China's zero-COVID policy announcement leads to surge in bookings, reveals ForwardKeys data
China’s decision to implement a zero-COVID policy has triggered a surge in flight bookings, according to the latest data from ForwardKeys.
On December 7, Chinese authorities announced that a negative PCR test would no longer be required for air travel between provinces. Domestic flight bookings immediately surged 56 percent on the previous week and continued to increase 69 percent the following week.
On December 26, China removed all COVID-related restrictions on domestic air travel; and bookings surged again, reaching 50 percent of 2019’s level in the final week of the year.
As of January 3, domestic flight bookings during the upcoming Chinese New Year period (January 7 – February 15), were down 71 percent compared to pre-pandemic (2019) levels and down eight percent vs. last year, with the most popular destinations being Beijing, Shanghai, Chengdu, Kunming, Sanya, Shenzhen, Haikou, Guangzhou and Chongqing. Before the December announcement, domestic flight bookings were down 91 percent compared to 2019.
China’s aviation regulator plans to restore flight capacity to 70 percent of pre-pandemic levels by January 6, and to 88 percent by the end of the month. However, a full recovery will take time, as the industry needs to re-hire staff and meet all flight safety and service requirements.
Also announced on December 26, and taking effect on January 8, were the end of the cap on the number of international flights to China and quarantine measures. Additionally, Chinese citizens can now renew expired passports and apply for new ones.
Outbound flight bookings between December 26 and January 3 increased 192 percent compared to the same period last year; however, they are still down 85 percent vs. pre-pandemic levels. Currently, the most popular return trips are to Macau, Hong Kong, Tokyo, Seoul, Taipei, Singapore, Bangkok, Dubai, Abu Dhabi and Frankfurt.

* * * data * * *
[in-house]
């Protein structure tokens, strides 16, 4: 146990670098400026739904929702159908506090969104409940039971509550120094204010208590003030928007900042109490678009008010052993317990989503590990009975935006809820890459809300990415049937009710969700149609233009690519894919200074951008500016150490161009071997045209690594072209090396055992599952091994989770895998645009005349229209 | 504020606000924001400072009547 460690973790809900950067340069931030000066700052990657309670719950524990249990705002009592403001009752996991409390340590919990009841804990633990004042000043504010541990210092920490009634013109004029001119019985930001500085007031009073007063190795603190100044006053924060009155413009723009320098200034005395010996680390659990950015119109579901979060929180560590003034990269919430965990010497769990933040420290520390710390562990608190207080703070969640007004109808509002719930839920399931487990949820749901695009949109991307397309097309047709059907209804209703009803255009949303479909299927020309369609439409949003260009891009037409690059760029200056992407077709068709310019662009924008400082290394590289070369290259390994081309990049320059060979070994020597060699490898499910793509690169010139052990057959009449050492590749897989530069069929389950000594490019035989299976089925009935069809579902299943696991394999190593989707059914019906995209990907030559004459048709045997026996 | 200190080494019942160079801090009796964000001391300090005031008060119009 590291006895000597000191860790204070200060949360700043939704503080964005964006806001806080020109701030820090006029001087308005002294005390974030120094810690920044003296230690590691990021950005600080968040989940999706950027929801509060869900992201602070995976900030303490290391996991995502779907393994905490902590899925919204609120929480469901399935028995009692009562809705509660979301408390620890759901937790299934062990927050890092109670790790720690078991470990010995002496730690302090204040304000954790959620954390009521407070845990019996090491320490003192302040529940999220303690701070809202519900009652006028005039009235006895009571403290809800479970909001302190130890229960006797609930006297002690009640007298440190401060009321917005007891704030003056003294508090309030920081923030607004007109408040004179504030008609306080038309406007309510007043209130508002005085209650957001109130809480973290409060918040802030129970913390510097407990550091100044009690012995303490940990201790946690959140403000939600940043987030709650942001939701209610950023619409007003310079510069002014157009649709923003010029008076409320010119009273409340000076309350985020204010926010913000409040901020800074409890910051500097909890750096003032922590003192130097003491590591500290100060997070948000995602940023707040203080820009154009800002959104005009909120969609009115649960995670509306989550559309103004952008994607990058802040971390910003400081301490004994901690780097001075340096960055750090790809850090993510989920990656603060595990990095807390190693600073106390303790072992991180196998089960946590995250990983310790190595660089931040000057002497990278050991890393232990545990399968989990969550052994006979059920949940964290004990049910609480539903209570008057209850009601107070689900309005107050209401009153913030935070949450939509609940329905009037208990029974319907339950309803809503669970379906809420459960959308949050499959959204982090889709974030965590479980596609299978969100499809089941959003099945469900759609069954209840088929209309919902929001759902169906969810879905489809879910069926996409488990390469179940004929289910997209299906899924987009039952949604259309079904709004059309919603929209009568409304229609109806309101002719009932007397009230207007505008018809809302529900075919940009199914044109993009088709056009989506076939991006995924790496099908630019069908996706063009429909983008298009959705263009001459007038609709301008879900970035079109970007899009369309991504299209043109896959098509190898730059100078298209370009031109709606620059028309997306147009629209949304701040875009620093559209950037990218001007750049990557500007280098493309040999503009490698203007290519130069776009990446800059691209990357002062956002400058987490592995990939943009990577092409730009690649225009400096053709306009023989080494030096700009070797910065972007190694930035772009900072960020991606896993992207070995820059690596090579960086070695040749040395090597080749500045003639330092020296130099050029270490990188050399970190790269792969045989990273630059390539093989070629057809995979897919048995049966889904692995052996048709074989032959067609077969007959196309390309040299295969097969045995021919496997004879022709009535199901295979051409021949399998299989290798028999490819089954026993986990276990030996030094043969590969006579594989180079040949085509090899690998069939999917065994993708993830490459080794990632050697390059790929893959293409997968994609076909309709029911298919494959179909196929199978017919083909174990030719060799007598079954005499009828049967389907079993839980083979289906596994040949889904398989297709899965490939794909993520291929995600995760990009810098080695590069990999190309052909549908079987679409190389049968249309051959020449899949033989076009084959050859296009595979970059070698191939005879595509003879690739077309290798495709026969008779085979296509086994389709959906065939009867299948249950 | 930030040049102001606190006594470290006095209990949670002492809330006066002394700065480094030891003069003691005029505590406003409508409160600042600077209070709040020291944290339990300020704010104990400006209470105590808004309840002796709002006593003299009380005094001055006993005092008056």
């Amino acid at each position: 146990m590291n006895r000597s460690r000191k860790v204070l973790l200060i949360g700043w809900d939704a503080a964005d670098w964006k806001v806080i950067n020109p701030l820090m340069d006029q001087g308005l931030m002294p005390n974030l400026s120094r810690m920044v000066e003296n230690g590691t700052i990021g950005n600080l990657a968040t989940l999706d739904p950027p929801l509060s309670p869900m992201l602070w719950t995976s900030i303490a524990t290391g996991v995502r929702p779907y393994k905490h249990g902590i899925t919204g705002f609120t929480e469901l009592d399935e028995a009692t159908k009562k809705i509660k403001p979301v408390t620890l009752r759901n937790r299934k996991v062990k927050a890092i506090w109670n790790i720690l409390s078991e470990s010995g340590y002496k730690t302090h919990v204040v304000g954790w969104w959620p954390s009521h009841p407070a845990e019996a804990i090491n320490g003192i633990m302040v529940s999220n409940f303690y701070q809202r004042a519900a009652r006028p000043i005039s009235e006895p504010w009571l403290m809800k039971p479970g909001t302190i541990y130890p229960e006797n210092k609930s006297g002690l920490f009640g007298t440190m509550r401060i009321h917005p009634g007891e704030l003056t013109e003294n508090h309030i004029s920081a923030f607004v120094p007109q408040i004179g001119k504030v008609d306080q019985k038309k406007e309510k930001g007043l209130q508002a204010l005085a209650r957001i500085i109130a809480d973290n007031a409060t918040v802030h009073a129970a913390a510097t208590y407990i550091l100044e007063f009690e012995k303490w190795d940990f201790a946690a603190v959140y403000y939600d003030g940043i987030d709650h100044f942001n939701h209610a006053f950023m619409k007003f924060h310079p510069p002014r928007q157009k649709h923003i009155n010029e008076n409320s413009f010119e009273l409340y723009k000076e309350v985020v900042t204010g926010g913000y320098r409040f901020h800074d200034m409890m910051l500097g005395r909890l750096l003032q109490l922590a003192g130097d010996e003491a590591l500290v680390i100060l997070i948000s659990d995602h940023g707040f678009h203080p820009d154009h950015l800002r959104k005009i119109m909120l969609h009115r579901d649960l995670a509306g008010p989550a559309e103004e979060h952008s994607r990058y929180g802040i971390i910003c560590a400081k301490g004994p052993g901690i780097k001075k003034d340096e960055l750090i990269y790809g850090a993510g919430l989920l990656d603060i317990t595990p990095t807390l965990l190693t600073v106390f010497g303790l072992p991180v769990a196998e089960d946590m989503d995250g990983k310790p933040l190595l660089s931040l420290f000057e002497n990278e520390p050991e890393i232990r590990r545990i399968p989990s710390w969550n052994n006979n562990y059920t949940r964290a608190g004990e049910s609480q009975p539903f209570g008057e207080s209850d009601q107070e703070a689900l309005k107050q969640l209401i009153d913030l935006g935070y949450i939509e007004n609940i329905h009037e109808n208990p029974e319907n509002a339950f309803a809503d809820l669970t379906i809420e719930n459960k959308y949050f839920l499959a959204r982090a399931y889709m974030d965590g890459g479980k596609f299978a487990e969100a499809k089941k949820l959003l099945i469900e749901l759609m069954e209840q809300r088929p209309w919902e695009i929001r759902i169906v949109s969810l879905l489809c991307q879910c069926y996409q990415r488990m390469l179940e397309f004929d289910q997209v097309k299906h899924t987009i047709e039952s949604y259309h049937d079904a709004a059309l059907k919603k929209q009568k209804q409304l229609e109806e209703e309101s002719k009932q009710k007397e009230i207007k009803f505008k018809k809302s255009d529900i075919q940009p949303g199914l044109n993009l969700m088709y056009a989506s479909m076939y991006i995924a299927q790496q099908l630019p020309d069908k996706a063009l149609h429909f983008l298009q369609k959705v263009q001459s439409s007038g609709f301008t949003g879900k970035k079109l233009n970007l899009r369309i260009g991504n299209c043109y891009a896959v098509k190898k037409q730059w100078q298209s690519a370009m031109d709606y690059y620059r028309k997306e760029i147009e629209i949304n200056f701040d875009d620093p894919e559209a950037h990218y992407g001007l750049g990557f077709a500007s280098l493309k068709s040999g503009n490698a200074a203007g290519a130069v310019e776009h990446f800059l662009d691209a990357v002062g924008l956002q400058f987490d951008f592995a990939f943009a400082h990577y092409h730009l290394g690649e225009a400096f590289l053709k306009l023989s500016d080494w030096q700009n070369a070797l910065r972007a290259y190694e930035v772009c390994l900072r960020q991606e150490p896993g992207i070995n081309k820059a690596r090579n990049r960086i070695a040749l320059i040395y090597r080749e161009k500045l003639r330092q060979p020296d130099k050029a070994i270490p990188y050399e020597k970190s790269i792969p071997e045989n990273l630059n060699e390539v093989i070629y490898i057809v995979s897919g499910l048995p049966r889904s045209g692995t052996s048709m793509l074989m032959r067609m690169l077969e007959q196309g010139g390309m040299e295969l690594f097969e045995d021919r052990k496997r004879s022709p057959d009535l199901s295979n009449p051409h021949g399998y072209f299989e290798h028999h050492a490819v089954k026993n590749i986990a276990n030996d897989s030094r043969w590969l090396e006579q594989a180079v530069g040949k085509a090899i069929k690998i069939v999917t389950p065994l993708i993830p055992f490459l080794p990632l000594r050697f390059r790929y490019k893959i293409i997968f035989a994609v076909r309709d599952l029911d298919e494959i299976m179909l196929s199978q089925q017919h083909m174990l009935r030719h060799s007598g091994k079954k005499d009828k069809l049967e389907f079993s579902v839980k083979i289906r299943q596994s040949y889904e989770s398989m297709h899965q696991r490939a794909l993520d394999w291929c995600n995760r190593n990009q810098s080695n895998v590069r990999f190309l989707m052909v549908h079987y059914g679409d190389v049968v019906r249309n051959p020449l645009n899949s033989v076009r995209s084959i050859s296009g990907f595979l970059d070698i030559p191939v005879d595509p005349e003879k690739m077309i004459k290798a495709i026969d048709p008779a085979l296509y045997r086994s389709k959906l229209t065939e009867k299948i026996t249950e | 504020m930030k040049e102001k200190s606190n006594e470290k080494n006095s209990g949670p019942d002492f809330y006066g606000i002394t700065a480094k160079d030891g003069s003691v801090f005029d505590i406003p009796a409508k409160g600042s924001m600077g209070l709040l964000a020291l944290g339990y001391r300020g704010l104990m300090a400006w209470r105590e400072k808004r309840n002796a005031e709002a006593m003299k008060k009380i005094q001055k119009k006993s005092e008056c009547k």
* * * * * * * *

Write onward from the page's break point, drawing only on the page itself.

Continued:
It is important to note that bookings to Abu Dhabi have traditionally been a major gateway between China and the West and that they are down 51 percent vs. 2019. More than half (67 percent) of bookings made between December 26 and January 3 were in connection to travelling during the Chinese New Year period.
“Although Chinese New Year is likely to see international travel rebound for the first time in three years, we will need to wait longer before we see a resurgence in Chinese tourists exploring the globe. The reasons are: first, the current scheduled international flight capacity is only at 10 percent of 2019’s level; and owing to approval requirements for traffic rights and airport slots, it will be difficult for airlines to gear back up in less than a few months," says Olivier Ponti, VP Insights at ForwardKeys.
"Second, ticket prices remain high, with average airfares in December 160% higher than in 2019. That said, there has been a downward trend since June, when quarantine was reduced from three weeks to seven days, and then to five days in November."
The third reason Ponti suggests is that some destinations, "including the US, the UK, India, Qatar, Canada, Australia and all 27 EU member countries now require a pre-flight COVID-19 test for Chinese visitors; and others, such as Japan, South Korea and Italy, will impose testing on arrival and quarantine for those who test positive.
"Finally, a bottleneck in processing passport renewals and visa applications is likely; and some countries, such as South Korea and Japan, are restricting short-term visas for Chinese travellers until the end of this month. Right now, we expect the Chinese outbound market will pick up strongly in Q2 2023 when airlines schedule at capacity for the spring and summer, which include the May holiday, Dragon Boat festival in June and summer holidays."